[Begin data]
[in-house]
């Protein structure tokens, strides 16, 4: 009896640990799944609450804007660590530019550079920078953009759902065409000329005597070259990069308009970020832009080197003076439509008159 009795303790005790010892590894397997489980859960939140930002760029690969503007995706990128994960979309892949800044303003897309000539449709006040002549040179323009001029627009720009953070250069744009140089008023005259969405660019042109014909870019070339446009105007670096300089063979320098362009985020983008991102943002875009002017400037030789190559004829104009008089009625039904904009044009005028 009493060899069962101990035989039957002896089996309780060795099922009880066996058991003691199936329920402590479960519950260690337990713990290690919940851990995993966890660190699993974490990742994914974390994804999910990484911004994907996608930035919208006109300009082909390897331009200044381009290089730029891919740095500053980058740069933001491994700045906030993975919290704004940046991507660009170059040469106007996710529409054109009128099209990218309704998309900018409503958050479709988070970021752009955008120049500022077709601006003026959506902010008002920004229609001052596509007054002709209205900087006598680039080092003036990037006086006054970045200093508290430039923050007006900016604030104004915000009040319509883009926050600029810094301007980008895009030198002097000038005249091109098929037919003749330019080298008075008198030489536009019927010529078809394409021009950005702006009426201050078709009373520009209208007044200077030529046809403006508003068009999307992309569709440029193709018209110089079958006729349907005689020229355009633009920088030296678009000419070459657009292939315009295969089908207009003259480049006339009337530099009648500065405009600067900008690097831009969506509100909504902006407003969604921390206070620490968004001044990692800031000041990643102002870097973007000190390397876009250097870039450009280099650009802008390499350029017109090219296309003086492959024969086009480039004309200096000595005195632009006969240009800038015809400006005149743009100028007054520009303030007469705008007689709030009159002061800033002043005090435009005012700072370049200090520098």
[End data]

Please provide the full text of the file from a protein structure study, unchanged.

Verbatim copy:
[in-house]
């Protein structure tokens, strides 16, 4: 009896640990799944609450804007660590530019550079920078953009759902065409000329005597070259990069308009970020832009080197003076439509008159 009795303790005790010892590894397997489980859960939140930002760029690969503007995706990128994960979309892949800044303003897309000539449709006040002549040179323009001029627009720009953070250069744009140089008023005259969405660019042109014909870019070339446009105007670096300089063979320098362009985020983008991102943002875009002017400037030789190559004829104009008089009625039904904009044009005028 009493060899069962101990035989039957002896089996309780060795099922009880066996058991003691199936329920402590479960519950260690337990713990290690919940851990995993966890660190699993974490990742994914974390994804999910990484911004994907996608930035919208006109300009082909390897331009200044381009290089730029891919740095500053980058740069933001491994700045906030993975919290704004940046991507660009170059040469106007996710529409054109009128099209990218309704998309900018409503958050479709988070970021752009955008120049500022077709601006003026959506902010008002920004229609001052596509007054002709209205900087006598680039080092003036990037006086006054970045200093508290430039923050007006900016604030104004915000009040319509883009926050600029810094301007980008895009030198002097000038005249091109098929037919003749330019080298008075008198030489536009019927010529078809394409021009950005702006009426201050078709009373520009209208007044200077030529046809403006508003068009999307992309569709440029193709018209110089079958006729349907005689020229355009633009920088030296678009000419070459657009292939315009295969089908207009003259480049006339009337530099009648500065405009600067900008690097831009969506509100909504902006407003969604921390206070620490968004001044990692800031000041990643102002870097973007000190390397876009250097870039450009280099650009802008390499350029017109090219296309003086492959024969086009480039004309200096000595005195632009006969240009800038015809400006005149743009100028007054520009303030007469705008007689709030009159002061800033002043005090435009005012700072370049200090520098």